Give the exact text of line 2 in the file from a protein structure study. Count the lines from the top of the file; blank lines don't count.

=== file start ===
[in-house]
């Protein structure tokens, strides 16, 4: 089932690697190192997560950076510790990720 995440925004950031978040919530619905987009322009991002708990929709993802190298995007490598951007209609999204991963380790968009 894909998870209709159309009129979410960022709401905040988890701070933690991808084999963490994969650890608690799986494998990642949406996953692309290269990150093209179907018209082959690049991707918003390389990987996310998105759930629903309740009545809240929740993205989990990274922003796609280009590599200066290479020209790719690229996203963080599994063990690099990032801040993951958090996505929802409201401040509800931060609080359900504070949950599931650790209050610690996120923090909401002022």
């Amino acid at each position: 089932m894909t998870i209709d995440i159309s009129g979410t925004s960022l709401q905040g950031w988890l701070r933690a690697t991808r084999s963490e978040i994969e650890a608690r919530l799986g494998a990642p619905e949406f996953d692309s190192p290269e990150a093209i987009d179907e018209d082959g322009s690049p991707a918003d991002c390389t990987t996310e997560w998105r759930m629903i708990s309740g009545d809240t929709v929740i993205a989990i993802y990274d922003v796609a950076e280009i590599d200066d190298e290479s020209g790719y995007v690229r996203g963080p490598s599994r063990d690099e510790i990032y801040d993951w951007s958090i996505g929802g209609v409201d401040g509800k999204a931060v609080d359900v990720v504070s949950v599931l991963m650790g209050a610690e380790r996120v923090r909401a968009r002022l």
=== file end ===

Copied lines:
């Protein structure tokens, strides 16, 4: 089932690697190192997560950076510790990720 995440925004950031978040919530619905987009322009991002708990929709993802190298995007490598951007209609999204991963380790968009 894909998870209709159309009129979410960022709401905040988890701070933690991808084999963490994969650890608690799986494998990642949406996953692309290269990150093209179907018209082959690049991707918003390389990987996310998105759930629903309740009545809240929740993205989990990274922003796609280009590599200066290479020209790719690229996203963080599994063990690099990032801040993951958090996505929802409201401040509800931060609080359900504070949950599931650790209050610690996120923090909401002022």